Within Thailand, there are plenty airlines that will take you to and from Bangkok for $20-$30 USD. Getting to Bangkok can be quite cheap if booked well in advance and outside the main tourist season, which is middle of November till February.

  * ~-How long does the trip from the airport to the venue take?-~

20-40 Minutes.

* ~-How friendly is your country towards foreigners?-~

I don't think you can get more friendly than the Thai.

  * ~-Visas: Which/how many countries' citizens require getting a visa? How hard (bureaucratic, probable) is it to get it?-~

Visa exemptions are easy and handed out on arrival for many countries. Those do not cover "work," which under Thai [labor law is pretty much anything from doing a crossword puzzle to walking to the post office. It's probably technically illegal for most foreigners to participate in a thing like this, so it would help to have a strong sponsor in government.

    * ~-Are there any import regulations, which might affect DebConf? (e.g. a limit to number of notebooks / DVDs / other media you can bring in;  hard regulations for money transfers; etc.)-~

None that I know of.

  * Language: Do most people talk English? How hard is it for a foreigner to find their way around?

In places with other tourists or Khon Kaen, this is no problem, but still a little adventurous. Most people do not speak English but many educated people can read it.

[edit] Conference Facilities

I suggest a business hotel or vacational complex. These should be fairly cheap when book in advance for the quantity of people we are, and have most- everything we need.

 * ~+How much does it cost to rent these facilities?+~
 * ~+How far away are the locations from each other? (auditoriums, hacklabs, restaurant, sleeping quarters, info desk)+~ 
 * ~+What kind of places are available suitable for hacklabs, workshops, BoFs and talks?+~  
  * How many people fit in each of them? 
  * ~-How flexible can that be handled?-~ 
    * ~-~-Can smaller auditoriums be merged into a bigger one?-~-~
    * Are tables/chairs fixed, or can we arrange them to fit more people/give more room to the people that we need?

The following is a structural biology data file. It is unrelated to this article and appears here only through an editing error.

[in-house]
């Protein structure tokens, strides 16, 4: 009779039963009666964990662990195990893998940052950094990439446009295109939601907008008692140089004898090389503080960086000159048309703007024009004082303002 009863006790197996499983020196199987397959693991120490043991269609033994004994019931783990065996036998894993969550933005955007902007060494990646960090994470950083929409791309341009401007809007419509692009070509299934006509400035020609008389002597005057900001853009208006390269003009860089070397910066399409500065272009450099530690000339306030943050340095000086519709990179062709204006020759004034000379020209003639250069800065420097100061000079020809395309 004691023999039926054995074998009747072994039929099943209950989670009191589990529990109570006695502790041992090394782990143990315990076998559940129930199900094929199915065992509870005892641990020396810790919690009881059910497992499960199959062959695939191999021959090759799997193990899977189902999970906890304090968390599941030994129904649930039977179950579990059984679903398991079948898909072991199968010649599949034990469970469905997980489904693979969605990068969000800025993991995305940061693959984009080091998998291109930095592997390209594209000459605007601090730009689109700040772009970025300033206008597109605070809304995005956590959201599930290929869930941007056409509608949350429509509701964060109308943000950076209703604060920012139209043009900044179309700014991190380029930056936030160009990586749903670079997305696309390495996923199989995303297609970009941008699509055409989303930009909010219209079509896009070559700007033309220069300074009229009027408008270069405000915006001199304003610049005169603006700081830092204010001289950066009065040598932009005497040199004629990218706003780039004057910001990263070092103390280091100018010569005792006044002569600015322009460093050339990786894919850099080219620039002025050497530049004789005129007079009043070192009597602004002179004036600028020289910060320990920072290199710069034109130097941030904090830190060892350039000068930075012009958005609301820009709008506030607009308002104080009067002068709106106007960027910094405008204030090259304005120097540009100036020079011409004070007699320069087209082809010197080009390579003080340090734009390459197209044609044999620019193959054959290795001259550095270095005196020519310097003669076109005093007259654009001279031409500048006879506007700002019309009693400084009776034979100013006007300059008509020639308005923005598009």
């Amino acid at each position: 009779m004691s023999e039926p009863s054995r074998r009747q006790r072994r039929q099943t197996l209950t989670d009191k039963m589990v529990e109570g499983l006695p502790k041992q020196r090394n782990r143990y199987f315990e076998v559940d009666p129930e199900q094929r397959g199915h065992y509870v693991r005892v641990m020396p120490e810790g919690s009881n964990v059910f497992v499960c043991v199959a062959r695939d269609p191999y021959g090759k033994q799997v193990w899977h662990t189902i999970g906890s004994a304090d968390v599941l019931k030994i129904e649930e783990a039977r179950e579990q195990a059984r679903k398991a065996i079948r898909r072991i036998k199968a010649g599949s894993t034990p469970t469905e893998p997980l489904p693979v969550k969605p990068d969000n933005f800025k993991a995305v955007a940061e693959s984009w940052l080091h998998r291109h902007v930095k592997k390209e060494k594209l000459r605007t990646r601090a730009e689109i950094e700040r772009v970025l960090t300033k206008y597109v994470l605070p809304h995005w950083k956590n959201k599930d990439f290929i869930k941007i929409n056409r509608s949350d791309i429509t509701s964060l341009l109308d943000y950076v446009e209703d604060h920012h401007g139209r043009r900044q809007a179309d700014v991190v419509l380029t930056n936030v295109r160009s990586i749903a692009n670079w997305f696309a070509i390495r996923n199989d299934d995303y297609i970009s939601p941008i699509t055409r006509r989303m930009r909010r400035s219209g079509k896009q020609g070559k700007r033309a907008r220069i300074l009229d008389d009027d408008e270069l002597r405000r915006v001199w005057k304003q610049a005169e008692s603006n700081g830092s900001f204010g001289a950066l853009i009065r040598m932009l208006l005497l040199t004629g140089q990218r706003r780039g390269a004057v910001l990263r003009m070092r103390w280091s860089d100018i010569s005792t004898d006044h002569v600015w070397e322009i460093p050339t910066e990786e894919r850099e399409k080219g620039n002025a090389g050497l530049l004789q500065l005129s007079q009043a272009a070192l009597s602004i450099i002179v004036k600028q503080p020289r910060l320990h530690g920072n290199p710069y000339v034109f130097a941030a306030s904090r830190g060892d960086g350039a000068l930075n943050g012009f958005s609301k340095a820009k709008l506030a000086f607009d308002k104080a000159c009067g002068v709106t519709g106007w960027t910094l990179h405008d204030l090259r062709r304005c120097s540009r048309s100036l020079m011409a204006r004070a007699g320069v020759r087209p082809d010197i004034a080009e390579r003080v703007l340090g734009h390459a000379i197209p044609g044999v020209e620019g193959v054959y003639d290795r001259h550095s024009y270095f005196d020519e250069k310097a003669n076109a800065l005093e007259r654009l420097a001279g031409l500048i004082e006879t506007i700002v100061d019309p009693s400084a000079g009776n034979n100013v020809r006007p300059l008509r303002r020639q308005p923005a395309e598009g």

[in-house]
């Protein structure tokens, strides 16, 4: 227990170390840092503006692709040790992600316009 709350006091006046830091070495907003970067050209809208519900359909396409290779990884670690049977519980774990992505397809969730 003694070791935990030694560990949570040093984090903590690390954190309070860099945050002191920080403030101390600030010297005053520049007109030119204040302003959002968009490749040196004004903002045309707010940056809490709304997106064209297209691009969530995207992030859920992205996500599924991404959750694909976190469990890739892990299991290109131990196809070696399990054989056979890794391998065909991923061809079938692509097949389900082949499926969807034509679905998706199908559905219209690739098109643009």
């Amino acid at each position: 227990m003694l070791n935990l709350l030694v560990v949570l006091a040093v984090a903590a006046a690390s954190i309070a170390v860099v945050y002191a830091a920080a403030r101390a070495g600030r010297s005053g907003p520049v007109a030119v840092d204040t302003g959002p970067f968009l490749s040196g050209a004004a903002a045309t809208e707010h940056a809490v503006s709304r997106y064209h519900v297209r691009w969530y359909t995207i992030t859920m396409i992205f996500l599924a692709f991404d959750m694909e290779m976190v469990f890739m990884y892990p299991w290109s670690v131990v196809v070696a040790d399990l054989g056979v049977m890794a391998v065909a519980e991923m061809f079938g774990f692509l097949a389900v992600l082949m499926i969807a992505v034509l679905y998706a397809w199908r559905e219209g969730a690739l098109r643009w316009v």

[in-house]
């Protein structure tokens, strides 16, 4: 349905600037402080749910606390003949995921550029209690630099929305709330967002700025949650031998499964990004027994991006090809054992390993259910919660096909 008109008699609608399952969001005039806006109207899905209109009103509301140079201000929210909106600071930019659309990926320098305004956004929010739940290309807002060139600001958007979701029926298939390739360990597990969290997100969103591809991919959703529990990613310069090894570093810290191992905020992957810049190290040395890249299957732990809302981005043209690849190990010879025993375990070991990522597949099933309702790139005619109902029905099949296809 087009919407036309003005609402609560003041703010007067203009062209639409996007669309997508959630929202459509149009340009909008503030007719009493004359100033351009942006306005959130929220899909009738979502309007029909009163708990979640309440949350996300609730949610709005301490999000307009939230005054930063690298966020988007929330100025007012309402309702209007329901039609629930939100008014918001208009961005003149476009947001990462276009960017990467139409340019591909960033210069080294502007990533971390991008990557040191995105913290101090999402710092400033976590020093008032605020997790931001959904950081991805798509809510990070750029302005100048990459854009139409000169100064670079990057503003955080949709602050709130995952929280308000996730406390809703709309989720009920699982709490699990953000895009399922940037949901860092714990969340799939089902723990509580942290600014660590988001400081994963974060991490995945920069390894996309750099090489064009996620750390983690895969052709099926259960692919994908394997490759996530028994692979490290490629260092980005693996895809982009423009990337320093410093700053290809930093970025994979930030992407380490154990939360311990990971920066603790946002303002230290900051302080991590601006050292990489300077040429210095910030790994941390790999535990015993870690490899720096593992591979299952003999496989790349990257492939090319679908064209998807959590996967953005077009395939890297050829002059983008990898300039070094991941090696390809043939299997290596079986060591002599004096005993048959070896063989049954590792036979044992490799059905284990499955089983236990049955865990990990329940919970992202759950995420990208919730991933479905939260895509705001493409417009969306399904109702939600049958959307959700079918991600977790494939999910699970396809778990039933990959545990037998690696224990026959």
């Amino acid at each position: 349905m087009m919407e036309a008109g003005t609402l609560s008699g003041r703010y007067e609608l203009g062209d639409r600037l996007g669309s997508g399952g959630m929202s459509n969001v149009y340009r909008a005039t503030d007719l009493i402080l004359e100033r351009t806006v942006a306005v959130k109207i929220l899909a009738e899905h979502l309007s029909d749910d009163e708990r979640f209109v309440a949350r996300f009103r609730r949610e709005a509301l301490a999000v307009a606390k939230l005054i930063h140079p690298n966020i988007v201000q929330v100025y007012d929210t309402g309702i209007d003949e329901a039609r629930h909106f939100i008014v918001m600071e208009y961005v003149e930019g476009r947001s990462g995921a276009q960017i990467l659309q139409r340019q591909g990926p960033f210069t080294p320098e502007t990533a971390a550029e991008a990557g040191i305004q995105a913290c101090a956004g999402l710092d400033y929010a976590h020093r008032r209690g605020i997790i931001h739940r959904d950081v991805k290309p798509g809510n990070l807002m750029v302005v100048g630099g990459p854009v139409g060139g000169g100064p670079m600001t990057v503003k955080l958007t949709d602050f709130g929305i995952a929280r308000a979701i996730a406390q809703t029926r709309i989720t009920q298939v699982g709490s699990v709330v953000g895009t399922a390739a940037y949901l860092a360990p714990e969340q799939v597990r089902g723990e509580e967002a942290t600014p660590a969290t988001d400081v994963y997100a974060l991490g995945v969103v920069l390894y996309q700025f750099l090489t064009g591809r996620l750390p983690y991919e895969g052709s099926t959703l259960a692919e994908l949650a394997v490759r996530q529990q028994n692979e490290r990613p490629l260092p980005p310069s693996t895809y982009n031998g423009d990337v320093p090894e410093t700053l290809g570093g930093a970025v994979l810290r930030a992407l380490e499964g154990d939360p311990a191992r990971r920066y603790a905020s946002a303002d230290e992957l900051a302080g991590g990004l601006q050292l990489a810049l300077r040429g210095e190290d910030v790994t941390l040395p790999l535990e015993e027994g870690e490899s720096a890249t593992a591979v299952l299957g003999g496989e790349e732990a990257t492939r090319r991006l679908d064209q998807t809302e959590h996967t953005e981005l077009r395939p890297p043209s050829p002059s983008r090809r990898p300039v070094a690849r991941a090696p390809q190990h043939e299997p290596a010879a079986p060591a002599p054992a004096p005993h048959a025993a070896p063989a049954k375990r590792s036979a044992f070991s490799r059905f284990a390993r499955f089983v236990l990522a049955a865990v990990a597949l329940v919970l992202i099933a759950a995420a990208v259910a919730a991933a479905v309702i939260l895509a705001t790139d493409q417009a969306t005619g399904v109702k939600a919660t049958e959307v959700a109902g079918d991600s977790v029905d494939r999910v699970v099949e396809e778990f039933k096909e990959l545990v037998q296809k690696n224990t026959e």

* Is the venue ready for handicapped people? Note: Keep in mind that it's not only motion-handicapped - Is the area safe for people with any kind of handicap? (There are sight and hearing-impaired people, too.) Bonus: What people is it not good for?
   * Access to all areas with ramps and/or elevators? (Note: carrying somebody over some steps is not usually an acceptable option.)
   * ~-Are there people with experience handling handicapped people, who checked that?-~

* Are blueprints with exact distances available to us (to be kept confidential on request)?

* ~-What kind of audio equipment is already present at the auditoriums?-~
  * ~-Wireless or stationary mics?-~
  * ~-clip-on kind of mics or cary in your hand mics?-~
  * ~-How many of them?-~
* Will the hacklabs be allowed to stay open 24x7? What time schedule do they offer?
* ~-What kind of security will be there?-~

* ~-Are there any limitations regarding the consumptions of food / alcohol? Where do what limitations apply?-~

The age limit for alcohol is being raised to 25 years. In the more popular areas it's illegal for convenience stores to sell alcohol after midnight. In Bangkok at least, it's also illegal for them to sell alcoholic beverages between 2 pm and 5 pm. Any sale of alcohol is illegal on certain holidays, and just before or during elections (local or national). Enforcement varies with police presence and corruption. Places that attract foreigners usually generate enough money that the holidays and the mid-day bans are not a problem, but the (pre-)election bans are strictly enforced. Enforcement of the past-midnight ban seems to depend purely on location.

  * ~-How far is it to the nearest convenience stores / all-night restaurants?-~  

Convenience stores are everywhere, as are very small-scale all-night restaurants. It helps to speak Thai.

[edit] Food

* ~+How much are the meals per person per day?+~

$5 should be enough. $10 plenty.

* Is the eating place near the talks place / the hacklabs?
* ~-What kind of food would be served?-~

Everything. Non-Thai food is more expensive.

  * ~-In what fashion? (service to the table, limited buffet, open buffet, etc.)-~
* Would food for vegetarians / vegan / lactose-alergic / religious (of any denomination) people be available?

Sure. In many places it can be difficult to explain these needs though, especially in English. Also, people may need to check that the wishes are passed on to the kitchen.

  * ~-How much meals do we need to order to get those kind of "special" meals?-~
  * ~-Will it cost extra to get those special meals?-~
* ~-In a two week period, how many more or less equal meals can we expect?-~

[edit] Network connectivity

* ~+Is the area already wired with regular network infrastructure? (much preferrably: 100Mbps or 1Gbps switched)+~
* How much does it cost and how difficult is it to get a big internet connection? (10/20 Mbits at least)